0,55 seconds per document with Cash Management.
0,36 seconds per document without Cash Management.
The reasonable benchmark for number of FB01 per second is approx. 3 FI Documents per second.
In our example, the system posts 2,81 FB01 Documents per second, so it appears to be nearly within benchmark limits.
We do not see, in our example, any major potential for improvements on the bank statement side of the programming (file import, table updates, interpretation, search pattern and posting (SAP Transaction FB01)). One could think here on the possibility to of setting the “Compression” indicator in the configuration of the Posting Rules (SAP Transaction OT59), which was not set in our example. This would group items in the file according to fields KUKEY, VALUT and BATCH and maximum 900 items would be compressed. This would of course, reduce the number of postings, but on the other side would involve changing the subsequent business process, depending on your configuration. For example, the F.13 Automatic Clearing Program later would clear the itemized amounts in case FB05 in Posting Area 2 is not configured, but instead you use FB01 to a Bank Clearing Account.
SAP Help: “Posting rules can combine several bank statements items in one single posting item. Thus, the items can be posted collectively in a compressed way as one posting item. Compressions of bank statement items are usually done in G/L postings”.
So, the functional conclusion is that area to investigate in more detail to help reducing processing times is the FQM / Cash Management part.
From SAP Support side, in case you are considering creating an SAP Incident, we are talking about SAP Component FI-BL-PT-BA for the first part without posting (file import, table updates, interpretation, search pattern), SAP Component FI-GL-GL-A for the FB01 posting part and SAP Component FIN-FSCM-FQM for the One Exposure / Cash Management part.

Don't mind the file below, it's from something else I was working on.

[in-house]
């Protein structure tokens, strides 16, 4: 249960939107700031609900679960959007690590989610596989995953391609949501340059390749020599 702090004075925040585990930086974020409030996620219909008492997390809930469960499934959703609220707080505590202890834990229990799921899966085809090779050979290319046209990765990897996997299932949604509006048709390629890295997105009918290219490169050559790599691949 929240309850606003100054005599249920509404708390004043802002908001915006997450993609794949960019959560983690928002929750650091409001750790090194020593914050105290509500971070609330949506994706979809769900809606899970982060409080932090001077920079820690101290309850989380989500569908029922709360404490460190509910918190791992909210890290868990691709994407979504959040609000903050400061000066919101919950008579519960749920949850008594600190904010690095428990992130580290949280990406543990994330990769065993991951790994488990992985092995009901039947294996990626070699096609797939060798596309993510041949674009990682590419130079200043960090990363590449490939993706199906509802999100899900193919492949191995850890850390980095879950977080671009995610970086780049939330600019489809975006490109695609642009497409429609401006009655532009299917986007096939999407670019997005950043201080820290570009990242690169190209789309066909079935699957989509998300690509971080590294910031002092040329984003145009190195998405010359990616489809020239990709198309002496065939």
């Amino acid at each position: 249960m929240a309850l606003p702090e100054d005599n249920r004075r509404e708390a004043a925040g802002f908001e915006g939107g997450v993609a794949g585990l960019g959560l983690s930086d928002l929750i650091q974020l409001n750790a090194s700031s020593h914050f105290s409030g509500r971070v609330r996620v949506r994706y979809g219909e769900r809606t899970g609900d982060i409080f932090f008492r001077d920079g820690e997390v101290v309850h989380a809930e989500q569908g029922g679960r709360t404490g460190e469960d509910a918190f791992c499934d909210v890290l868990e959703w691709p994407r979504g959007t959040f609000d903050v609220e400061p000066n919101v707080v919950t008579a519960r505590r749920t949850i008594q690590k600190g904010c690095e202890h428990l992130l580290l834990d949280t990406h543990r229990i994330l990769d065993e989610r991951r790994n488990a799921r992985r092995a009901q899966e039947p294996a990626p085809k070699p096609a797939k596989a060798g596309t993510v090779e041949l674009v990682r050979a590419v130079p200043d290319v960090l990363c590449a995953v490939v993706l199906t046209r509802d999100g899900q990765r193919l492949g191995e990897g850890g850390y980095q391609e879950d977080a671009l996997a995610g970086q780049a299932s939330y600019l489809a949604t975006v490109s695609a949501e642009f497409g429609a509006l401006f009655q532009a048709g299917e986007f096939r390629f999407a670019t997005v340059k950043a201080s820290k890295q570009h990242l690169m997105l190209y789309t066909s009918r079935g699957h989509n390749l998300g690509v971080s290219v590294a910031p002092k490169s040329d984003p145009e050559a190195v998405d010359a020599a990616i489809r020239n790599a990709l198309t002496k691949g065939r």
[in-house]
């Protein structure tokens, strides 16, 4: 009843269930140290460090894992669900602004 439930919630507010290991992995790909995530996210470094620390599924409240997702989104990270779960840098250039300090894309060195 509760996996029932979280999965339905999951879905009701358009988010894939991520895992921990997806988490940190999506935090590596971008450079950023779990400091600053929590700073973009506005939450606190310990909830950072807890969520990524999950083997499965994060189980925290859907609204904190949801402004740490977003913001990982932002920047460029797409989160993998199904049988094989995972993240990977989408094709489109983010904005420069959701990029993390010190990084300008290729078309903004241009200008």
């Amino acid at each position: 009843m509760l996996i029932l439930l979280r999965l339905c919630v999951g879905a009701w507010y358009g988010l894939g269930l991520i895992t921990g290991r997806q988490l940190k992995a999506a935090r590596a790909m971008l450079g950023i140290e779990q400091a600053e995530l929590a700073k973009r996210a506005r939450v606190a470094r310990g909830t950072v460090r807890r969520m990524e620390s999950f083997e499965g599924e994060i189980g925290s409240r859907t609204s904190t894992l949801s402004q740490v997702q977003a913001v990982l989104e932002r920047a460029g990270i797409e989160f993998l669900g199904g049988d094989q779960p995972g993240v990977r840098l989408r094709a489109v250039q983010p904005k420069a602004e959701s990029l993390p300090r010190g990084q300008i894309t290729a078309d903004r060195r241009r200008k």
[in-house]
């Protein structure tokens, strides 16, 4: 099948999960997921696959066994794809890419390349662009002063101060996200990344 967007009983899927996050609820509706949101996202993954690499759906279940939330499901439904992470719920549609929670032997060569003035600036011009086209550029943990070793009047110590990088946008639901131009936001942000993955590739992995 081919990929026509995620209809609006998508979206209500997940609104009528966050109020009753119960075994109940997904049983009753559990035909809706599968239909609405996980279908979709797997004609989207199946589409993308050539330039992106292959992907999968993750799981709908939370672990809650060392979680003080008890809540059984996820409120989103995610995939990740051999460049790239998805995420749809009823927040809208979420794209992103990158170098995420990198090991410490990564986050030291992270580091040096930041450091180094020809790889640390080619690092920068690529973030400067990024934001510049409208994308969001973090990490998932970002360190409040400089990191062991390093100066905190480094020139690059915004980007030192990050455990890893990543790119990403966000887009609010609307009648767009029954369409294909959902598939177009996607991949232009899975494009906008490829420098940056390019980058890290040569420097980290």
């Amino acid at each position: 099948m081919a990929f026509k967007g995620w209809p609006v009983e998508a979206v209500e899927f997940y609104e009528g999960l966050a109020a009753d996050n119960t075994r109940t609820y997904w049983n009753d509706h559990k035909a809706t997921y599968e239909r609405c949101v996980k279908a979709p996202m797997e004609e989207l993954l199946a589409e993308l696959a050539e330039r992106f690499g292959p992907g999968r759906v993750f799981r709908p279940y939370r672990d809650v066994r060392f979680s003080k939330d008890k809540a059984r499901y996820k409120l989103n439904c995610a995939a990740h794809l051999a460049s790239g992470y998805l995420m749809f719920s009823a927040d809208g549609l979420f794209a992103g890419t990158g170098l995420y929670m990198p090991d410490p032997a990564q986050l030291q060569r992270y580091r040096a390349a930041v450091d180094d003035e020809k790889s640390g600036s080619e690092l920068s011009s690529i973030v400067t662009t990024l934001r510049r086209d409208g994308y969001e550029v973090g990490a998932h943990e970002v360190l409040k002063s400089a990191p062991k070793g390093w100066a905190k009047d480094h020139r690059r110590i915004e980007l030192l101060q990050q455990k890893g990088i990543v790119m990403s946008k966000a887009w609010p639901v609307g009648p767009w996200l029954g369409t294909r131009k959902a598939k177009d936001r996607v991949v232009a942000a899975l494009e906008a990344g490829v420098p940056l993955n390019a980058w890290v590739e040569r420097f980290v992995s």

SAP Development in the FQM side of the calls within the posting part (SAP Component FIN-FSCM-FQM / One Exposure), has already evaluated Bank Statement upload performance in different customer systems and set ups and they are already aware of the contribution from FQM to the overall processing time.
SAP Development from the FQM side, is already aware that there are different aspects that contribute to runtime which need optimization, not just technical but also design aspect changes, which will not be a target in lower releases.
From the FQM side, the biggest contribution would come from Liquidity Item derivation, particularly in Function Modules FLQ_CHECK_GL_INFO and FLQ_READ_QUERIES.
For Function Module FLQ_CHECK_GL_INFO, SKB1 Table is read out twice, one for From-To Range account entry, one for single account entry from FLQACC_INFO_APP and it could be combined.
For Function Module FLQ_READ_QUERIES, 3 tables (FLQQR, FLQQRRG, FLQGRP_QR) in one join statement may cost time, and it could be changed into two steps selection to avoid HANA calculation
Our major advice, also by talking to SAP Development from the FQM side, is to check if the recommendations provided in the SAP Note 3079234 One Exposure: Avoiding Liquidity Item derivation for Bank Statement Postings will help to reduce the overall runtime by means of testing.
SAP Note 3079234 One Exposure: Avoiding Liquidity Item derivation for Bank Statement Postings
Here below an extract from the Note:
Please take into consideration that this possible optimization will only reduce, in our example, some of the last 30 minutes of the overall processing time.
Furthermore, please check if the implementation of the following SAP Notes additionally would reduce processing time by means of testing.
SAP Note 2752432 – Expensive LOOP at L_T_INFO_POS in FM FLQ_CHECK_GL_INFO
From the traces we took, SAP Note on L_T_INFO_POS is relevant, but it will not reduce so much the processing time as it accounts for 5,2% of the gross Database time and 6,6% of the gross ABAP Time.
SAP Note 2965742 – One Exposure: Performance optimization for flow category derivation in BS Adaptor
(Note: this SAP Note came with S4CORE release 103 SAPK-10306INS4CORE).
SAP Note 3066974 Performance improvement for deriving BSEG-FQFTYPE
(Note: This Note is only available from S4CORE release 104 onwards. If you are in a lower release, you cannot implement it manually).
SAP Note 2921603 – One Exposure: Ensure KUKEY value is fulfilled in Bank Statement Adaptor
(Note: this SAP Note came with S4CORE release 103 SAPK-10305INS4CORE or with release 104 SAPK-10403INS4CORE).
SAP Note 3066974 – Performance improvement for deriving BSEG-FQFTYPE
(Note: this SAP Note came with S4CORE release 104 SAPK-10405INS4CORE or with release 105 SAPK-10503INS4CORE).
We hope you found this blog post helpful, and please let us know your thoughts or the result of your testing.